News: One in ten hospital admissions is preventable
Case Management Weekly, November 10, 2010
In 2008, one out of every ten hospital stays was potentially preventable, according to a report issued by the Agency for Healthcare Research and Quality (AHRQ).
The AHRQ analyzed data from the Healthcare Cost and Utilization Project using its Prevention Quality Indicators (PQI) to identify cases where the admission could have been prevented. The PQIs are a set of measures that can be used with hospital inpatient discharge data to identify quality of care for conditions for which good outpatient care can potentially prevent the need for hospitalization, or for which early intervention can prevent complications or more severe disease.
The AHRQ also sorted the data according to gender, income, payer, location, and age. The following are highlights from the study:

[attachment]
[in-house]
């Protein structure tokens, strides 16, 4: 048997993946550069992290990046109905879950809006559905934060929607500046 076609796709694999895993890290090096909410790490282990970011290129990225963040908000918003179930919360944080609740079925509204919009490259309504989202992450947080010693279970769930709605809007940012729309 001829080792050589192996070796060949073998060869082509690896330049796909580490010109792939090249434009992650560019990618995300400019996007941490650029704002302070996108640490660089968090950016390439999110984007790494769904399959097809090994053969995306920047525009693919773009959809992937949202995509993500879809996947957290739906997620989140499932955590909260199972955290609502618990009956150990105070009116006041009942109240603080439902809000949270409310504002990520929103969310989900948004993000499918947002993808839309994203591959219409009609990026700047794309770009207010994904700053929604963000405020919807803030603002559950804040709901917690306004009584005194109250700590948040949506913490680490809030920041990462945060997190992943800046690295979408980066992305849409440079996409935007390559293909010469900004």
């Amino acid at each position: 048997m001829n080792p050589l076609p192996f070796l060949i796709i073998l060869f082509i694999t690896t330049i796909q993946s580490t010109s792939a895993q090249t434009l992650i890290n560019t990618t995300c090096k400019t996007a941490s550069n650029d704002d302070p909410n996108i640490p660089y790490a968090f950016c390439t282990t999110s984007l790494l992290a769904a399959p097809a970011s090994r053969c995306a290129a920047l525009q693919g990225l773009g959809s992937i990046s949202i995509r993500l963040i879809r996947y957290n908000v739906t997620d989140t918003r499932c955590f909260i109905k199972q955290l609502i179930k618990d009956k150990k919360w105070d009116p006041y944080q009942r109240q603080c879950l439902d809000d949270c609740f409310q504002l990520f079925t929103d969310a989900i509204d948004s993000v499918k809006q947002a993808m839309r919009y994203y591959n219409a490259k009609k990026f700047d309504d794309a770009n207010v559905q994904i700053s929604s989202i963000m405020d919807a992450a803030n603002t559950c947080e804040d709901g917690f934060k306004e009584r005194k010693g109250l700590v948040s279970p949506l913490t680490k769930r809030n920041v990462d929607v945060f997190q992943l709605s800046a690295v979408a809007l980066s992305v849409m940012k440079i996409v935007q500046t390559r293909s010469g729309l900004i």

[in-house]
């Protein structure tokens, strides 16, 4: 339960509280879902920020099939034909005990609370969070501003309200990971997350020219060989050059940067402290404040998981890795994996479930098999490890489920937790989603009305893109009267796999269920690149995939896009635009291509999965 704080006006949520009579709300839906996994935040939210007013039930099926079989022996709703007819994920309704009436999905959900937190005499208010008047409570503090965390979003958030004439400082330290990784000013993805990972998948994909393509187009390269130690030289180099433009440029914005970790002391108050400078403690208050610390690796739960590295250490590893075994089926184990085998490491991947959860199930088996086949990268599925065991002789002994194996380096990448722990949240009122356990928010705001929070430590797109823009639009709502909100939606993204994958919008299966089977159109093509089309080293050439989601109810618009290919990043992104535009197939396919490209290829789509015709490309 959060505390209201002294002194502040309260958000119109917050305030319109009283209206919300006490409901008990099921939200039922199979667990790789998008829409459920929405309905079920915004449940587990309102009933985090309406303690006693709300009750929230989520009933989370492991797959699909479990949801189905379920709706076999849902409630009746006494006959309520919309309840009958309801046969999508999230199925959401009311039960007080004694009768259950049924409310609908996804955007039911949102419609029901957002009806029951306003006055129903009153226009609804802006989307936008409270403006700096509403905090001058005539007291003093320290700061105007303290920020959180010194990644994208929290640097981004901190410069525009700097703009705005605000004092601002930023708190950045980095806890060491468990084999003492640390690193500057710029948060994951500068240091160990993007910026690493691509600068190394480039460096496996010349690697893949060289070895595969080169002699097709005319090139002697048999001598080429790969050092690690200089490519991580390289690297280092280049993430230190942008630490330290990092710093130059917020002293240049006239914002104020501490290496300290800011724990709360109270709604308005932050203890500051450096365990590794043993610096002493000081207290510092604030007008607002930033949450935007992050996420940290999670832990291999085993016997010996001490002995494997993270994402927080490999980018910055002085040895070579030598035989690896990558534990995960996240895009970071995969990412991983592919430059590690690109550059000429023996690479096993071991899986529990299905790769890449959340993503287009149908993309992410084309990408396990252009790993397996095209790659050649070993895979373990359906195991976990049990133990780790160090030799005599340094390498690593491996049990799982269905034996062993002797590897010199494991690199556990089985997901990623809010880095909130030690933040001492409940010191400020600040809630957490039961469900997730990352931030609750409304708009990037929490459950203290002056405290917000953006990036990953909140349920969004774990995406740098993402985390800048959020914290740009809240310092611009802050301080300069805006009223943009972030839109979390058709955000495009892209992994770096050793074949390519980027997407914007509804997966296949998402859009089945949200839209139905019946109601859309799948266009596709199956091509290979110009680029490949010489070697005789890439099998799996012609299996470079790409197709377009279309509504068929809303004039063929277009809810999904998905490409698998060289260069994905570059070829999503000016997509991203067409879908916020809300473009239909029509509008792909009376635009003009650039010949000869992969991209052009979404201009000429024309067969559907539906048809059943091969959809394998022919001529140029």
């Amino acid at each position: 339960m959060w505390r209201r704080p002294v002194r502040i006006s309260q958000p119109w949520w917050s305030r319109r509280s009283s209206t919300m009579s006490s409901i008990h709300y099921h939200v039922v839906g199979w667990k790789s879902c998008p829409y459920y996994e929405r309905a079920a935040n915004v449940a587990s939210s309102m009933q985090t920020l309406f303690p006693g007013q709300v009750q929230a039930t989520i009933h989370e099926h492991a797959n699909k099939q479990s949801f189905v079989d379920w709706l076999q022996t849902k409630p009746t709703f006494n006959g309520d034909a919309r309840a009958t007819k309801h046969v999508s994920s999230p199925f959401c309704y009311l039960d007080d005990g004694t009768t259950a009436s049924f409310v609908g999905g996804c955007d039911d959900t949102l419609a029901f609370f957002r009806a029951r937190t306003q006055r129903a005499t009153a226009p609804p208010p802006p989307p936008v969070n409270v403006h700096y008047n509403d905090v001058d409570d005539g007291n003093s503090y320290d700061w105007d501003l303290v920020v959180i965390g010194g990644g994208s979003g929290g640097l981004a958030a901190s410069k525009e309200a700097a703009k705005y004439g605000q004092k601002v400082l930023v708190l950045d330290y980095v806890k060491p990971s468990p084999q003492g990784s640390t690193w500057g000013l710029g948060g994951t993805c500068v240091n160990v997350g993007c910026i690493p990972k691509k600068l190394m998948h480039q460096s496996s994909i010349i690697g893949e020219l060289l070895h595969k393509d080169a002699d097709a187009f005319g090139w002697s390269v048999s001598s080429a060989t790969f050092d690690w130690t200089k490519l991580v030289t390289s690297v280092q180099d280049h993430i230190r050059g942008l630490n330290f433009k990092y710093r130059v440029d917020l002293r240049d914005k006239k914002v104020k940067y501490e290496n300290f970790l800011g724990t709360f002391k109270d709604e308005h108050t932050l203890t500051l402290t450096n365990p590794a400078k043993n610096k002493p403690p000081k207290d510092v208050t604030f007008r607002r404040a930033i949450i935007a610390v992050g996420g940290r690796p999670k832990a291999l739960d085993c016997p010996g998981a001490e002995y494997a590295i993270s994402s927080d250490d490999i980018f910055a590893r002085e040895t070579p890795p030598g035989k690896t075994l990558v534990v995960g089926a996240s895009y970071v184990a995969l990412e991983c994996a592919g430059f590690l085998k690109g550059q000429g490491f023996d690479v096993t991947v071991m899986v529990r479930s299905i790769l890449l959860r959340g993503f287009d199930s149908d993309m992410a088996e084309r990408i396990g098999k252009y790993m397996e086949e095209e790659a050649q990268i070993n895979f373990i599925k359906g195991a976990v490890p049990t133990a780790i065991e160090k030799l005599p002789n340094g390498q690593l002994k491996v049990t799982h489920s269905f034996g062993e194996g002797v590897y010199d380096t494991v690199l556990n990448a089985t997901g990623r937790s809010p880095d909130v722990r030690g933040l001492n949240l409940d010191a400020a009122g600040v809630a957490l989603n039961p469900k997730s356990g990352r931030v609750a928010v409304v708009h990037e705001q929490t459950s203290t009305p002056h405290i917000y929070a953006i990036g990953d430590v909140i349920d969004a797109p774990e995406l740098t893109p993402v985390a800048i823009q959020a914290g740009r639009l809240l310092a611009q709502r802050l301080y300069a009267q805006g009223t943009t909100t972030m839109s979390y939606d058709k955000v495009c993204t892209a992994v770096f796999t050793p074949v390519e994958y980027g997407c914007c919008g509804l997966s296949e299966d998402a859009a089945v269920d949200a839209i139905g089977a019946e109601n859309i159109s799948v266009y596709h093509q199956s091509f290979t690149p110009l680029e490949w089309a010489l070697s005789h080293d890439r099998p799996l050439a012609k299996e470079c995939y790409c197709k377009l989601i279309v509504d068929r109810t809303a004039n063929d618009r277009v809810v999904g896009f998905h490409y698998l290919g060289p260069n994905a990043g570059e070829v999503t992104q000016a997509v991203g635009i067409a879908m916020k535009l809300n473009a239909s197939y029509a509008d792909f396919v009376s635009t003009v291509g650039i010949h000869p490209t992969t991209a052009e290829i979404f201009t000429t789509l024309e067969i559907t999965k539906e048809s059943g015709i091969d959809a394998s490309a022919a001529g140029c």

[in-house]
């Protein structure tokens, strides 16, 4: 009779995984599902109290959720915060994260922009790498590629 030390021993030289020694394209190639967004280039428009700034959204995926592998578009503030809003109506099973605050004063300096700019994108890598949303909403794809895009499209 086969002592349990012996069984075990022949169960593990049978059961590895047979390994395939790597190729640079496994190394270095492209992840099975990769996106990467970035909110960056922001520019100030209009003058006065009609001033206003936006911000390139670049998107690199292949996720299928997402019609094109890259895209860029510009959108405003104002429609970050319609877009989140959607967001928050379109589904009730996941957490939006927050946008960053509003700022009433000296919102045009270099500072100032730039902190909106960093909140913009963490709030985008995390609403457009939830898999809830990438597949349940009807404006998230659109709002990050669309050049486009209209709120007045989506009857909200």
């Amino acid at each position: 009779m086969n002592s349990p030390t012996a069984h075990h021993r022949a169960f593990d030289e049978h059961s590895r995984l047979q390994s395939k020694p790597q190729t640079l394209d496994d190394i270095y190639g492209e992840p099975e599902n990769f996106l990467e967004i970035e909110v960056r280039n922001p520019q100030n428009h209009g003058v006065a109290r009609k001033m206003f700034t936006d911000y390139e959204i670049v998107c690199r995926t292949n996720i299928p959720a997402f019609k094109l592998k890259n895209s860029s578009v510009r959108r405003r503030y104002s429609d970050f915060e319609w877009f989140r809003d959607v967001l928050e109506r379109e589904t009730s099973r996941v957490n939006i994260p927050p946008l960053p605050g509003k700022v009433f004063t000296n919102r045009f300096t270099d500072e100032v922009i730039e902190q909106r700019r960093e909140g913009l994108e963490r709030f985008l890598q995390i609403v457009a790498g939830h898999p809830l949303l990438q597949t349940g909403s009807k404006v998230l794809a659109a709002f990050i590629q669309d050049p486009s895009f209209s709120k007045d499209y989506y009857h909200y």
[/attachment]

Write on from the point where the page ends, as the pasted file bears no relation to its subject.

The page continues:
- Potentially preventable acute conditions accounted for 3.9% of all hospital stays, and potentially preventable chronic conditions accounted for 6.2%.
- The majority (60%) of potentially preventable hospital stays were for patients age 65 and older.
- Potentially preventable stays for acute conditions made up 3.4% of all urban hospital stays and 7.0% of all rural hospital stays.
- Hospital stays for patients living in the poorest communities were more likely to be potentially preventable (11.7%) than were stays for patients living in the wealthiest communities (8.1%).
- Nearly 10% of all uninsured stays were for potentially preventable conditions compared to 5.4% for privately insured or Medicaid-covered stays.
- Males were more likely than females to be hospitalized for a potentially preventable chronic condition (6.8% of male stays, 5.8% of female stays) and less likely to be hospitalized for a potentially preventable acute condition (3.6% of male stays, 4.0% of female stays).
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